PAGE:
By Jonathan Amos
Europe has initiated the process that should lead to the biggest X-ray space telescope ever built.
Dubbed Athena, the satellite will be some 12m in length and weigh about five tonnes when launched in 2028.
The European Space Agency’s (Esa) Science Programme Committeeselected the project at a meeting in Toulouse.
Design work now will confirm the technologies and industrial capability needed to construct the mission, which is costed at over one billion euros.
“It’s a tremendously exciting moment for the team; it’s not every day you have a billion-euro decision go in your favour,” said Prof Paul Nandra, the chairman of the Athena Coordination Group.
“We’ve just got to build it and get it up there, and as long as we do our job right, there’s nothing that should stop that,” he told BBC News.
The SPC will meet again, probably in 2019, to give a full and final approval to the telescope project.
This should be a rubber stamping exercise – provided costs can be contained and no technical showstoppers are identified.
In truth, there should be no surprises. The Athena concept has been under study for a number of years already by leading scientists and industrial partners.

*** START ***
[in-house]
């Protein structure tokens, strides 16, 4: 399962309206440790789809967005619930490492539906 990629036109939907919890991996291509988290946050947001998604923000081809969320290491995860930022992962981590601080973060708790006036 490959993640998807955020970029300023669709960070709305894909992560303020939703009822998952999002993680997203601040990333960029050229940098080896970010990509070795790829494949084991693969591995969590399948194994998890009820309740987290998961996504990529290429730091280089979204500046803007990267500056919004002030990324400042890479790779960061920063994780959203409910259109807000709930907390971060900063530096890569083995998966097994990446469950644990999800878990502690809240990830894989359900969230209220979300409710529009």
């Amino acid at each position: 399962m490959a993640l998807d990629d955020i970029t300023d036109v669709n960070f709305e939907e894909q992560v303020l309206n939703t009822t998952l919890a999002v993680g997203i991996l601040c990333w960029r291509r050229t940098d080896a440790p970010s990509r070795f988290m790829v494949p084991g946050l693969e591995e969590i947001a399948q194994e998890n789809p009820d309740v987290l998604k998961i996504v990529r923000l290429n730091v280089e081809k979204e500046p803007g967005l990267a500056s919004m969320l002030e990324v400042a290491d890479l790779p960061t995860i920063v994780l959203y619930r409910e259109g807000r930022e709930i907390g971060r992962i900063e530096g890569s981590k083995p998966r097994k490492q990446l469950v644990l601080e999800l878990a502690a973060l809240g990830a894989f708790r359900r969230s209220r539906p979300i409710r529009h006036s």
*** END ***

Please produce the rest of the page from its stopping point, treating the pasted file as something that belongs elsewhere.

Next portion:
Athena is regarded as a next-generation observatory – an X-ray equivalent to the giant machines such as the Square Kilometre Array and the European Extremely Large Telescope that will view the cosmos at longer wavelengths.
Athena will have a survey capability and sensitivity a hundred times better than today’s best X-ray space telescopes – America’s Chandra mission, and Esa’s XMM-Newton telescope.
Athena will use its advanced optics and detectors to look deep into the Universe and far back in time.
The key objectives are twofold – to understand how gas was assembled into the galaxies and galactic clusters we see around us today, and to study the origin and evolution of the monstrous black holes that reside at the centres of galaxies.